Okay. So, I am a MA resident with an MA driver's license. I spend every dime I have to move to NH. I go to register to vote. They ask me to provide a driver's license. They will not accept my driver's license from MA because NH law requires me to get a NH license to drive in that state if I claim residency there. I cannot afford to do that.

But they are not denying me the right to vote because I can get a free NH ID, I just can't drive in NH?
To register to vote, you may use a driver's license issued by any state or the federal government. RSA 659:13.

So where did you get the idea that "They will not accept my driver's license from MA because NH law requires me to get a NH license to drive in that state if I claim residency there?"

NH law requires you to get an NH license to DRIVE there. Not to VOTE there.
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Old 07-13-2018, 04:15 PM
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Originally Posted by Bricker View Post
To register to vote, you may use a driver's license issued by any state or the federal government. RSA 659:13.

So where did you get the idea that "They will not accept my driver's license from MA because NH law requires me to get a NH license to drive in that state if I claim residency there?"

NH law requires you to get an NH license to DRIVE there. Not to VOTE there.
But I think the point of the legislation in question is that, to register to vote in NH, you have to provide evidence that you are a resident of NH. Which another state's driver's license would not be.
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Old 07-13-2018, 04:22 PM
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But I think the point of the legislation in question is that, to register to vote in NH, you have to provide evidence that you are a resident of NH. Which another state's driver's license would not be.
Right. My response was imprecise. This was the intent.
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Old 07-13-2018, 04:22 PM
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Originally Posted by Thudlow Boink View Post
But I think the point of the legislation in question is that, to register to vote in NH, you have to provide evidence that you are a resident of NH. Which another state's driver's license would not be.
But since the new law appears to be silent on it, the effect of an out-of-state permit then will likely depend on the facts:

Q: "when did you move here?"

A: "just last week; today was my first day on the job"

Q: "okay, but you'll probably need to switch your driver permit soon."

OR:

Q: "When did you move here?"

A: "I think it was two years ago. I've never changed my permit."

Q: "I'm not sure I can accept that you've made New Hampshire your 'permanent place' ".
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Old 07-13-2018, 04:30 PM
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Originally Posted by Northern Piper View Post
UltraVires, voting issues aside, is it normally the case that a person can plead indigency and get a driver's permit without paying a fee? Because if New Hampshire is prepared to offer an indigent person a free ID, as Bricker has pointed our, that helps to demonstrate that you've made New Hampshire your "principal place" for voting puposes, I don't see how they're interfering with your right to vote.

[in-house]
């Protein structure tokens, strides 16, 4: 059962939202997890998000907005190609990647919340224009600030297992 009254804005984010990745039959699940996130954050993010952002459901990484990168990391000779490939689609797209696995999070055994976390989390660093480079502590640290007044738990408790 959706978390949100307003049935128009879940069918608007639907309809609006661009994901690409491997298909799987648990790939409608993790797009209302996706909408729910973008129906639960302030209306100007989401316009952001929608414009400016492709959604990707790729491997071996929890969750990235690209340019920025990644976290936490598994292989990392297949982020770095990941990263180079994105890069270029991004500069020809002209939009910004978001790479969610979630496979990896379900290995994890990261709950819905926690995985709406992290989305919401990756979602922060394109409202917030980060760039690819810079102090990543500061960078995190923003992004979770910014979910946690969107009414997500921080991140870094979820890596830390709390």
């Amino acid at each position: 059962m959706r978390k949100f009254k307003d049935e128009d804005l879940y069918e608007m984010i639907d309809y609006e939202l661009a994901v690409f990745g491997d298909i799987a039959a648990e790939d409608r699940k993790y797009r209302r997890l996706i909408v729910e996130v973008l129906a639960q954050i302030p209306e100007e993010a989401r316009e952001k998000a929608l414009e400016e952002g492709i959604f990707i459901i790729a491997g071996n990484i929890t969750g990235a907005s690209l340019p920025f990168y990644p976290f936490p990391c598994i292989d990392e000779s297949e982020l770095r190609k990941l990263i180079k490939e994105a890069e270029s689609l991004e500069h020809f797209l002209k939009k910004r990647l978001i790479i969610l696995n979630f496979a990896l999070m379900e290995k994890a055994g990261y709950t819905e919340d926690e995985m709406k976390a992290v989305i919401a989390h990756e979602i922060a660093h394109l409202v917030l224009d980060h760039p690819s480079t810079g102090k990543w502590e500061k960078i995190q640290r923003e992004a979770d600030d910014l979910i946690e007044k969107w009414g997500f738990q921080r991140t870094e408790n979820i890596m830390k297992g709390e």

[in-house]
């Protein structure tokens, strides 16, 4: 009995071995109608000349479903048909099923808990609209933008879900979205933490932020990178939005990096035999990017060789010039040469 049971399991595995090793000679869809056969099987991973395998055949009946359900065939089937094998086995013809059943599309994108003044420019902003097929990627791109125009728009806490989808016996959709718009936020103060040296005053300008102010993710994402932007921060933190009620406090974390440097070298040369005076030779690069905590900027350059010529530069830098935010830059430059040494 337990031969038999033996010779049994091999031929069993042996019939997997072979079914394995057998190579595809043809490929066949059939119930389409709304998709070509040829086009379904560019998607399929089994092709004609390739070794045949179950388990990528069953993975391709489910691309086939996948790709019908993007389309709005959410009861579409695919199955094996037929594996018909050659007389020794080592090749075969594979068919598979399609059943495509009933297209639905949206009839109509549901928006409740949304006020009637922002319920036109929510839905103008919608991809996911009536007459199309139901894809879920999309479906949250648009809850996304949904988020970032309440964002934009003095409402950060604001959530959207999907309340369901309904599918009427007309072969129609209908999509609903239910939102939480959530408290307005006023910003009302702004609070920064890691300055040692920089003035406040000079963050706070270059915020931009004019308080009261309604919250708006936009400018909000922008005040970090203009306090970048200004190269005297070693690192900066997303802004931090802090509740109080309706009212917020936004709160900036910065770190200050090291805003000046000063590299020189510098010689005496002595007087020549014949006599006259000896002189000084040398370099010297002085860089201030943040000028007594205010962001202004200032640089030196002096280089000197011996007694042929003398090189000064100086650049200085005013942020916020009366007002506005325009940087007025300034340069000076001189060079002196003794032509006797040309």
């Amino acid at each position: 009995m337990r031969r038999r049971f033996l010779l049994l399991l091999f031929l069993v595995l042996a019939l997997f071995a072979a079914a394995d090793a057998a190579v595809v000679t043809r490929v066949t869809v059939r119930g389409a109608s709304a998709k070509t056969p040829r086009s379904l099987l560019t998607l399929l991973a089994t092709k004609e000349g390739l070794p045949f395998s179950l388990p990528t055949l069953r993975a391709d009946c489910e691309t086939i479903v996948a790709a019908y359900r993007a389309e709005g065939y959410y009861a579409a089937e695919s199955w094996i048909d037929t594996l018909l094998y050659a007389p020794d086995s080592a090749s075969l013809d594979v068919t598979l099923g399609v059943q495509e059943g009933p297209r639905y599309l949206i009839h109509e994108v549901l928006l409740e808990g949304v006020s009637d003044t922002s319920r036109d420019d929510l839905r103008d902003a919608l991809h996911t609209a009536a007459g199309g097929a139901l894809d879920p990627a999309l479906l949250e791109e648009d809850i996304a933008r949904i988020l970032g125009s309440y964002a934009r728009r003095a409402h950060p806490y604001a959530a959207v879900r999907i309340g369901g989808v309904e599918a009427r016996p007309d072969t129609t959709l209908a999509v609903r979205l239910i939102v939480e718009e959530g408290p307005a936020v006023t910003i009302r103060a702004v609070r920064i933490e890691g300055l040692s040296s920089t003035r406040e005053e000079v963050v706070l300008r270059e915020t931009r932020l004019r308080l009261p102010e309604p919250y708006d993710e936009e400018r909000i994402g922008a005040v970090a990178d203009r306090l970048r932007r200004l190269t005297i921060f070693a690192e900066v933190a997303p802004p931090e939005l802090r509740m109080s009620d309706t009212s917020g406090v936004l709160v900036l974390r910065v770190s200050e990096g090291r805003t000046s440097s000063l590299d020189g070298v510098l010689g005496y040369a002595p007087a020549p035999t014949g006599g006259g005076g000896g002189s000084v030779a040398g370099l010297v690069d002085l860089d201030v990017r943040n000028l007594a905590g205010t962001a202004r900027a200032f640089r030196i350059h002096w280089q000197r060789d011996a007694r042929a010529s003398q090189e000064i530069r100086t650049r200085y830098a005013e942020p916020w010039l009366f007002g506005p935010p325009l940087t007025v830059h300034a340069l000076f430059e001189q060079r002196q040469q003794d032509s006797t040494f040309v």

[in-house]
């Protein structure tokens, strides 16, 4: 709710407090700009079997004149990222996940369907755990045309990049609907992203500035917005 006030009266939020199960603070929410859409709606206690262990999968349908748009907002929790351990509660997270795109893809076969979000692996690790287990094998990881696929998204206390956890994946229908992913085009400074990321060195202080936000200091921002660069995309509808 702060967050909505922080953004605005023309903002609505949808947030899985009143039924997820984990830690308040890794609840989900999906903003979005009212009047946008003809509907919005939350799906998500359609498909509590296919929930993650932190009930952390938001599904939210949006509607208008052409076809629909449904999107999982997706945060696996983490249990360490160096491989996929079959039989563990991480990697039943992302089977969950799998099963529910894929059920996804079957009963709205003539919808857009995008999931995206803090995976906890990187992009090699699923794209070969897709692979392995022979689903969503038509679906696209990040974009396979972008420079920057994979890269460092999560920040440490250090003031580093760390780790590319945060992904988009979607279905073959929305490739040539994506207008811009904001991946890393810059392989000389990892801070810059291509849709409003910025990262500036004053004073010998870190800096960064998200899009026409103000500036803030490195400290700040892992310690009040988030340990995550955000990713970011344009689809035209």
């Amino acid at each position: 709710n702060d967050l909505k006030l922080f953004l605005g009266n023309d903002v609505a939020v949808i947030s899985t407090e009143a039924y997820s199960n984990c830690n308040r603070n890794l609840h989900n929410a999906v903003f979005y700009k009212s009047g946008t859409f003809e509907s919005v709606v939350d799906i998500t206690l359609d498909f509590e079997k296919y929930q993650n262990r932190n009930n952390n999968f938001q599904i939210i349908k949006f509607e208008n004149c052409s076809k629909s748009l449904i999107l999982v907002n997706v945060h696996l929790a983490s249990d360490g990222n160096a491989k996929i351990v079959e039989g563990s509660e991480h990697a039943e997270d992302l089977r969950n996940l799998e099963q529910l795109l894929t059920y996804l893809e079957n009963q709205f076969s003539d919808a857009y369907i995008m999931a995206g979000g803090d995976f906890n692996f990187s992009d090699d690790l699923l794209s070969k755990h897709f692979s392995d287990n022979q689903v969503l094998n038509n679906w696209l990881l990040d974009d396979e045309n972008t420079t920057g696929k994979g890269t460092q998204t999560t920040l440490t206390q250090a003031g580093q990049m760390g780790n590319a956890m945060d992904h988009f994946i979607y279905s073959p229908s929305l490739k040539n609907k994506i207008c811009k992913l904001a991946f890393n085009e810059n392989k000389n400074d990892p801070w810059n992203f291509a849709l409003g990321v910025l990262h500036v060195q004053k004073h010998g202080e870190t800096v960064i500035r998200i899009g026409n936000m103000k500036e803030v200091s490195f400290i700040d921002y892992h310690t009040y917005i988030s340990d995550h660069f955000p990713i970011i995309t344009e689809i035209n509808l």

The right to vote doesn't carry with it a penumbral right to drive, does it?
No. But to be argumentative for Socrates' purposes what about this:

Assume the same hypothetical. I have an out of state driver's license that is valid for three more years. My principle place of residence is now NH, and according to the law I must change it. But I am indigent. I also know that if I get pulled over, the officer knowing that NH is my principle place of residence is negligible. IOW, I could very reasonably get away with driving in NH with my out of state license for three more years.

However, this new law presents me with the choice of driving or giving up my right to vote because to get the free NH ID, I have to invalidate my out of state driver's license.

So, it's not a tax in the sense that (as of the date of my becoming a NH resident) voting is free but I must pay for driving, whereas before both voting and driving were free. To get a bit more absurd couldn't we say that voting is free, but the state charges an "oxygen use inside polling places fee" per minute you are inside? It's free to vote; we are just charging for the air.
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Old 07-13-2018, 04:50 PM
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Originally Posted by UltraVires View Post
Assume the same hypothetical. I have an out of state driver's license that is valid for three more years. My principle place of residence is now NH, and according to the law I must change it. But I am indigent. I also know that if I get pulled over, the officer knowing that NH is my principle place of residence is negligible. IOW, I could very reasonably get away with driving in NH with my out of state license for three more years.
No, all nearly all states (including NH) require new residents to apply for a new driver's license if they move to the state and drive within the state. For NH, the time allowed to apply for a new license is 60 days.
Quote:
New to New Hampshire?
...